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(Reference retrieved automatically from Web of Science through information on FAPESP grant and its corresponding number as mentioned in the publication by the authors.)

Amazon forest-to-agriculture conversion alters rhizosphere microbiome composition while functions are kept

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Goss-Souza, Dennis [1, 2, 3] ; Mendes, Lucas William [2] ; Borges, Clovis Daniel [4, 2] ; Rodrigues, Jorge L. M. [1, 5] ; Tsai, Siu Mui [2]
Total Authors: 5
[1] Univ Calif Davis, Dept Land Air & Water Resources, Davis, CA 95616 - USA
[2] Univ Sao Paulo, Ctr Nucl Energy Agr, Ave Centenario, 303, CP 96, BR-13400970 Piracicaba, SP - Brazil
[3] Santa Catarina State Univ, Dept Soils & Nat Resources, BR-88523000 Lages, SC - Brazil
[4] MIT, Dept Civil & Environm Engn, 77 Massachusetts Ave, Cambridge, MA 02139 - USA
[5] Lawrence Berkeley Natl Lab, Environm Genom & Syst Biol Div, Berkeley, CA 94720 - USA
Total Affiliations: 5
Document type: Journal article
Source: FEMS MICROBIOLOGY ECOLOGY; v. 95, n. 3 MAR 2019.
Web of Science Citations: 0

The conversion of native forest to agriculture is the main cause of microbial biodiversity loss in Amazon soils. In order to better understand this effect, we used metagenomics to investigate microbial patterns and functions in bulk soil and rhizosphere of soybean, in a long-term forest-to-agriculture conversion. Long-term forest-to-agriculture led to microbial homogenization and loss of diversity in both bulk soil and rhizosphere, mainly driven by decreasing aluminum concentration and increased cations saturation in soil, due to liming and fertilization in long-term no-till cropping. Data revealed that long-term no-till cropping culminated in a decrease in Acidobacteria, Actinobacteria and Proteobacteria abundances. However, alpha- and beta-Proteobacteria abundances were higher in the rhizosphere than in bulk soil, regardless of the time after forest-to-agriculture conversion. Changes in functional potential occurred predominantly in bulk soil, with decreases in functions related to potassium metabolism and virulence, disease and defense, while functions related to nucleic acids metabolism increased. Functions in the soybean rhizosphere remained stable, except for those related to potassium metabolism, which decreased after 20-year no-till cropping. Together, our results show that the soybean root system selects microbial taxa via trade-offs, to maintain functional resilience in the rhizosphere microbiome over time. (AU)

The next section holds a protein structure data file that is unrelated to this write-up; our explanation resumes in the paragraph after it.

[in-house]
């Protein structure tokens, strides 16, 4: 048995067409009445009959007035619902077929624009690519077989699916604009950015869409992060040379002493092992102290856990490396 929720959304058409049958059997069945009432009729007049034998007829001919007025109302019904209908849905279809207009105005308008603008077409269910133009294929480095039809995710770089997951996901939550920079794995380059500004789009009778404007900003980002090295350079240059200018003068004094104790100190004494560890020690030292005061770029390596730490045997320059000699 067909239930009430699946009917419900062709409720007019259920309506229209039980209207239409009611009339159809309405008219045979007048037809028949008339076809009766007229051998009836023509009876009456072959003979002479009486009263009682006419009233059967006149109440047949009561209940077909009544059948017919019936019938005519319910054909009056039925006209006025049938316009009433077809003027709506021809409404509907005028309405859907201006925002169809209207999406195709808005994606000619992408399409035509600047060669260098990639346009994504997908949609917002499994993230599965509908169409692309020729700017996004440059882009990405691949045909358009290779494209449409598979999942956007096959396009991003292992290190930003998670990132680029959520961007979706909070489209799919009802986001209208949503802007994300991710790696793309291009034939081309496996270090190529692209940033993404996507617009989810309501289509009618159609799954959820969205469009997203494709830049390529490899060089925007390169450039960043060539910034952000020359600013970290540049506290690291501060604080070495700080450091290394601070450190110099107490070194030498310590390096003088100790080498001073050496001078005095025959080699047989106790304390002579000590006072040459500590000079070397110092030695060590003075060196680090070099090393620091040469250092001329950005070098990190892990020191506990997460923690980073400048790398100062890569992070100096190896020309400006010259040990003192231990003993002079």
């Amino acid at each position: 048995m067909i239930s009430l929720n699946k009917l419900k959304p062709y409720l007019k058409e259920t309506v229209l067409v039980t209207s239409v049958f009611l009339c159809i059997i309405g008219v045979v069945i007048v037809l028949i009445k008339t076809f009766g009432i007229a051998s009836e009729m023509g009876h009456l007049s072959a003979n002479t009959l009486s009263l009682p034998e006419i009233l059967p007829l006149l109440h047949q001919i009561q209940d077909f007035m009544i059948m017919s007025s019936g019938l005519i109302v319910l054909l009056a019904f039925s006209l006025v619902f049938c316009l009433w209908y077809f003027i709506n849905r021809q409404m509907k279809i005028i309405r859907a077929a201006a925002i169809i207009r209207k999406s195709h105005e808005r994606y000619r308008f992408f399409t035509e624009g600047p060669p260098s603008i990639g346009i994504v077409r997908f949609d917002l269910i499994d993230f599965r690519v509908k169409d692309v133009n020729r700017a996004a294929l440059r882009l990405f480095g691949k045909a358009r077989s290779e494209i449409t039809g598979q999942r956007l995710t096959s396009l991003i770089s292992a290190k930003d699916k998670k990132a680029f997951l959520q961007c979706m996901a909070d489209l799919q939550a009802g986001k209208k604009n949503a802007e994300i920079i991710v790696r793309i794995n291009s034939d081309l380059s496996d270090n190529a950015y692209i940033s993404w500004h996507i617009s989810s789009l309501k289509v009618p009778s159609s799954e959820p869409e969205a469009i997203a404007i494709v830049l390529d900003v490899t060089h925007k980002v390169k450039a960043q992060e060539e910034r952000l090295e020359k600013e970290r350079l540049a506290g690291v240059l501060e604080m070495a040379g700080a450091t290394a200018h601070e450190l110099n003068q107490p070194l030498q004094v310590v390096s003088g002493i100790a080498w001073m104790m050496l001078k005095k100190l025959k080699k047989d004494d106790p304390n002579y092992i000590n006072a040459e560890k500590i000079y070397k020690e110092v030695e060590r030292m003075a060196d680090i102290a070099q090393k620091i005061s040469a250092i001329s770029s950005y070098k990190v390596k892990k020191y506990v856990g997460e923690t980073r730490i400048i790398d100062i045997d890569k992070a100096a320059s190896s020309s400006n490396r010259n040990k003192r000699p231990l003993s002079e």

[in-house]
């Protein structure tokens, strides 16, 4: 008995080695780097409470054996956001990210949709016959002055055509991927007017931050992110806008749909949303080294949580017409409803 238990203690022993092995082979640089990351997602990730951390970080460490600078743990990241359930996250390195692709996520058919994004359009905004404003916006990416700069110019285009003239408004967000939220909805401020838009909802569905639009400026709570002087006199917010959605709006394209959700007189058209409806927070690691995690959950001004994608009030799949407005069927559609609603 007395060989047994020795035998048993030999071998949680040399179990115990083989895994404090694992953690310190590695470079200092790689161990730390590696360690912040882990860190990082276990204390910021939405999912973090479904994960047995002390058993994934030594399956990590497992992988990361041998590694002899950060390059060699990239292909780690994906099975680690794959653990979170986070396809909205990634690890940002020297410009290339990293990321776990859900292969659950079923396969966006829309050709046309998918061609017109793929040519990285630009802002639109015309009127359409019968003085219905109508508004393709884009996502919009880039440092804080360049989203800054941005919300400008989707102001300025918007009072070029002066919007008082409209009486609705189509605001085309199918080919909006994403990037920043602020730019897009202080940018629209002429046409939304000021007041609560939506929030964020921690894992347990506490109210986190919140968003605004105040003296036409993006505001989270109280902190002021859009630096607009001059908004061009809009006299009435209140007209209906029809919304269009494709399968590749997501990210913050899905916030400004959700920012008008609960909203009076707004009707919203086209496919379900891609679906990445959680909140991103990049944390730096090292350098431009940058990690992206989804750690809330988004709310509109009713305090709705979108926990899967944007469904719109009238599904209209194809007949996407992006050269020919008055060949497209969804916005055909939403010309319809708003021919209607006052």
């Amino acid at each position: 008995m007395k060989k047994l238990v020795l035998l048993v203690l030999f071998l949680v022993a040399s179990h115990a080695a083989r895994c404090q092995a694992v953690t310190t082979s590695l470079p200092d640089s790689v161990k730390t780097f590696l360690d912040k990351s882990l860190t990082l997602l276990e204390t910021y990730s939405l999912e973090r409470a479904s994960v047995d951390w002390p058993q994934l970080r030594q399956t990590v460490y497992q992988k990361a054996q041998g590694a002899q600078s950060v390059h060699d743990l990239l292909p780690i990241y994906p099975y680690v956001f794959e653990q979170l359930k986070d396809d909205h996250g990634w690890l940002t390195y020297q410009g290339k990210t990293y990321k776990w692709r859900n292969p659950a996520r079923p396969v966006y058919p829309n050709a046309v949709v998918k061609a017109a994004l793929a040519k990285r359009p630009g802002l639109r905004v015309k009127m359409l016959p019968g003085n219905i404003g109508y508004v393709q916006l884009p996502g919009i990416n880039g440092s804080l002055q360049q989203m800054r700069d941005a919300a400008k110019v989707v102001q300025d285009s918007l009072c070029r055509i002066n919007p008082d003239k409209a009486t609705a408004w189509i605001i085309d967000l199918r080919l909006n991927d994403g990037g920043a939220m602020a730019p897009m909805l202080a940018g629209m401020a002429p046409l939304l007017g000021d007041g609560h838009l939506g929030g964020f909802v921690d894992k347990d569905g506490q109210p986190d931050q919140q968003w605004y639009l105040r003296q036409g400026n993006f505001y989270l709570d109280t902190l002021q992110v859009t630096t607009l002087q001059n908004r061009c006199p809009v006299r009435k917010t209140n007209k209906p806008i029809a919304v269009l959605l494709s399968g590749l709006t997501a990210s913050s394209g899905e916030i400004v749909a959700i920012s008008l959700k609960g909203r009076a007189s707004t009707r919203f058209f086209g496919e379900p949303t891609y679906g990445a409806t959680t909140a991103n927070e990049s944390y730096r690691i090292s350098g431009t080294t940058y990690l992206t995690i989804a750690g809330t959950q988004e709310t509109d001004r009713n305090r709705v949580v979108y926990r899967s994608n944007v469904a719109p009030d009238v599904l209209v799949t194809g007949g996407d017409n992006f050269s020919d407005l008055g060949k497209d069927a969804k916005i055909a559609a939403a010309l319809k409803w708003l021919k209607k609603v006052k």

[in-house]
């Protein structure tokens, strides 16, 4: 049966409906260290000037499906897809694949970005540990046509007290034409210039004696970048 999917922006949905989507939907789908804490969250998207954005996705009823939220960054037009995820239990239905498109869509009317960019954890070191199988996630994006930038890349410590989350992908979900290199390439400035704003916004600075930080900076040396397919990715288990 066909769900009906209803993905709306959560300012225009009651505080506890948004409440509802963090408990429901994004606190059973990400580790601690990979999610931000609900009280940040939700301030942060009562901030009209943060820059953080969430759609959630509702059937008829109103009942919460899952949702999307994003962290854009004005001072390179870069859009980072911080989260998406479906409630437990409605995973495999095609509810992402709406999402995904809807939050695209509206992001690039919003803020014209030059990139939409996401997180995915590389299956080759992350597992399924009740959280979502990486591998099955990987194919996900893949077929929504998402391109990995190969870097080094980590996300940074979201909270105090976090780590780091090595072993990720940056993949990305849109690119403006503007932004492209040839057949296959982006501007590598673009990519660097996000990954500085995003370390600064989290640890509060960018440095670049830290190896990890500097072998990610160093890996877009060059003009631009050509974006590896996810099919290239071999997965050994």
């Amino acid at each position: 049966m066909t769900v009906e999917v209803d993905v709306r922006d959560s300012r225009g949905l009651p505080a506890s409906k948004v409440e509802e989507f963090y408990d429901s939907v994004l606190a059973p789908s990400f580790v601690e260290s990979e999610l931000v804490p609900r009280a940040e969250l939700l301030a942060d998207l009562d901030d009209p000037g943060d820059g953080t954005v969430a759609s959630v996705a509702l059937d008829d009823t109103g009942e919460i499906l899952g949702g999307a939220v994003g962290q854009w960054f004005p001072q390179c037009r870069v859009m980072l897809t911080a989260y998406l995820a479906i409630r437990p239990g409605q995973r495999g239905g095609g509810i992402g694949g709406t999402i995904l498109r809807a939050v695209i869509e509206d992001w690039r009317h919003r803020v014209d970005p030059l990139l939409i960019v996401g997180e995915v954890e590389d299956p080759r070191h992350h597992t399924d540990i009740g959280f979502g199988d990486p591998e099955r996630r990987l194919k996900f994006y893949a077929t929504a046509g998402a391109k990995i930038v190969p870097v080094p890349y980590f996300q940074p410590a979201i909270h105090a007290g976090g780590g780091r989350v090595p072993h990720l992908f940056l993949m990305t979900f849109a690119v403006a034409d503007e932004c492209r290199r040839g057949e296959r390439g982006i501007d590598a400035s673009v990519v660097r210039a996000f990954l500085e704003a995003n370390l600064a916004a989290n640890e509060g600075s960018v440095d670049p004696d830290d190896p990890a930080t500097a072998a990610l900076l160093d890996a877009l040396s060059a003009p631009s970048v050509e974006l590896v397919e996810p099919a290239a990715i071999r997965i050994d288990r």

FAPESP's process: 08/58114-3 - Monitoring the microbial diversity and functional activities in response to land-use changes and deforestation under soybean and sugarcane cultivations
Grantee:Tsai Siu Mui
Support type: Research Program on Global Climate Change - Thematic Grants
FAPESP's process: 14/50320-4 - Dimensions US-BIOTA - São Paulo: collaborative research: integrating dimensions of microbial biodiversity across land use change in tropical forests
Grantee:Tsai Siu Mui
Support type: BIOTA-FAPESP Program - Thematic Grants